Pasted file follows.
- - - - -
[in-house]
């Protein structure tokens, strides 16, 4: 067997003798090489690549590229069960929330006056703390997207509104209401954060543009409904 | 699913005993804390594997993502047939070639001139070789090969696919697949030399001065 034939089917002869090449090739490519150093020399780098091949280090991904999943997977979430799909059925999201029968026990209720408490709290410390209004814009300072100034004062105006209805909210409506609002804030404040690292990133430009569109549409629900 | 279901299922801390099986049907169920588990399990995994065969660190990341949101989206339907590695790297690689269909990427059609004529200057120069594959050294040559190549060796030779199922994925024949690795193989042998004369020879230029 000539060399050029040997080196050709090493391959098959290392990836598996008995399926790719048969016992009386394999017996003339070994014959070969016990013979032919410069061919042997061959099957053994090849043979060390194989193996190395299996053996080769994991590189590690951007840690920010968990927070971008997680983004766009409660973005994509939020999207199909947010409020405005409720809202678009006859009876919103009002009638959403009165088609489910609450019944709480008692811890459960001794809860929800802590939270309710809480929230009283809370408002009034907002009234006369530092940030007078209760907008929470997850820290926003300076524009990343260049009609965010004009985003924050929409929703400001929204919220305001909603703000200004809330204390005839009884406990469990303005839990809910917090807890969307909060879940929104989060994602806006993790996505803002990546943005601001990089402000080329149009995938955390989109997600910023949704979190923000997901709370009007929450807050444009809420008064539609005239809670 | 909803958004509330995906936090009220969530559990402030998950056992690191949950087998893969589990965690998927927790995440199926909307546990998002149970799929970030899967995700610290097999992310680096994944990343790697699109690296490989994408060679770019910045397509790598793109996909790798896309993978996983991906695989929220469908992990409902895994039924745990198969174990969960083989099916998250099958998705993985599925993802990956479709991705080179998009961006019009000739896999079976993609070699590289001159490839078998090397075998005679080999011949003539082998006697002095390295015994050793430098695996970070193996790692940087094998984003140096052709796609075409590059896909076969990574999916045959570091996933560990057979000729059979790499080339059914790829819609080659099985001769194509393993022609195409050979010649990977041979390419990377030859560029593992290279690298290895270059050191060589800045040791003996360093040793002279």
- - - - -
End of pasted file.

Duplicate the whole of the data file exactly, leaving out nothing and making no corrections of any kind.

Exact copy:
[in-house]
């Protein structure tokens, strides 16, 4: 067997003798090489690549590229069960929330006056703390997207509104209401954060543009409904 | 699913005993804390594997993502047939070639001139070789090969696919697949030399001065 034939089917002869090449090739490519150093020399780098091949280090991904999943997977979430799909059925999201029968026990209720408490709290410390209004814009300072100034004062105006209805909210409506609002804030404040690292990133430009569109549409629900 | 279901299922801390099986049907169920588990399990995994065969660190990341949101989206339907590695790297690689269909990427059609004529200057120069594959050294040559190549060796030779199922994925024949690795193989042998004369020879230029 000539060399050029040997080196050709090493391959098959290392990836598996008995399926790719048969016992009386394999017996003339070994014959070969016990013979032919410069061919042997061959099957053994090849043979060390194989193996190395299996053996080769994991590189590690951007840690920010968990927070971008997680983004766009409660973005994509939020999207199909947010409020405005409720809202678009006859009876919103009002009638959403009165088609489910609450019944709480008692811890459960001794809860929800802590939270309710809480929230009283809370408002009034907002009234006369530092940030007078209760907008929470997850820290926003300076524009990343260049009609965010004009985003924050929409929703400001929204919220305001909603703000200004809330204390005839009884406990469990303005839990809910917090807890969307909060879940929104989060994602806006993790996505803002990546943005601001990089402000080329149009995938955390989109997600910023949704979190923000997901709370009007929450807050444009809420008064539609005239809670 | 909803958004509330995906936090009220969530559990402030998950056992690191949950087998893969589990965690998927927790995440199926909307546990998002149970799929970030899967995700610290097999992310680096994944990343790697699109690296490989994408060679770019910045397509790598793109996909790798896309993978996983991906695989929220469908992990409902895994039924745990198969174990969960083989099916998250099958998705993985599925993802990956479709991705080179998009961006019009000739896999079976993609070699590289001159490839078998090397075998005679080999011949003539082998006697002095390295015994050793430098695996970070193996790692940087094998984003140096052709796609075409590059896909076969990574999916045959570091996933560990057979000729059979790499080339059914790829819609080659099985001769194509393993022609195409050979010649990977041979390419990377030859560029593992290279690298290895270059050191060589800045040791003996360093040793002279």